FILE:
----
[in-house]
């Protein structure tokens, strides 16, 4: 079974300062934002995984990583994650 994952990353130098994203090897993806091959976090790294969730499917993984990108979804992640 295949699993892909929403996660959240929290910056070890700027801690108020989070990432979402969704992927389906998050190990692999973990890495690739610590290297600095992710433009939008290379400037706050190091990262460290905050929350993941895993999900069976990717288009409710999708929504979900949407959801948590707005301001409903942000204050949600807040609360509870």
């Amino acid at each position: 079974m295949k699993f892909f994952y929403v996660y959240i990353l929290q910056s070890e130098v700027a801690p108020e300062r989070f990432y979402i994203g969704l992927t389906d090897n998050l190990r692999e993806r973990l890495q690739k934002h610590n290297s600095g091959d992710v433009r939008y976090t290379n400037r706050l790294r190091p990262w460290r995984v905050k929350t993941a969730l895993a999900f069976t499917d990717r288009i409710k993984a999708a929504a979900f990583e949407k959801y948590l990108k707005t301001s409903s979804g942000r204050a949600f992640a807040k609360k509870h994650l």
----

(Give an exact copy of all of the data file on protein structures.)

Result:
[in-house]
């Protein structure tokens, strides 16, 4: 079974300062934002995984990583994650 994952990353130098994203090897993806091959976090790294969730499917993984990108979804992640 295949699993892909929403996660959240929290910056070890700027801690108020989070990432979402969704992927389906998050190990692999973990890495690739610590290297600095992710433009939008290379400037706050190091990262460290905050929350993941895993999900069976990717288009409710999708929504979900949407959801948590707005301001409903942000204050949600807040609360509870």
């Amino acid at each position: 079974m295949k699993f892909f994952y929403v996660y959240i990353l929290q910056s070890e130098v700027a801690p108020e300062r989070f990432y979402i994203g969704l992927t389906d090897n998050l190990r692999e993806r973990l890495q690739k934002h610590n290297s600095g091959d992710v433009r939008y976090t290379n400037r706050l790294r190091p990262w460290r995984v905050k929350t993941a969730l895993a999900f069976t499917d990717r288009i409710k993984a999708a929504a979900f990583e949407k959801y948590l990108k707005t301001s409903s979804g942000r204050a949600f992640a807040k609360k509870h994650l």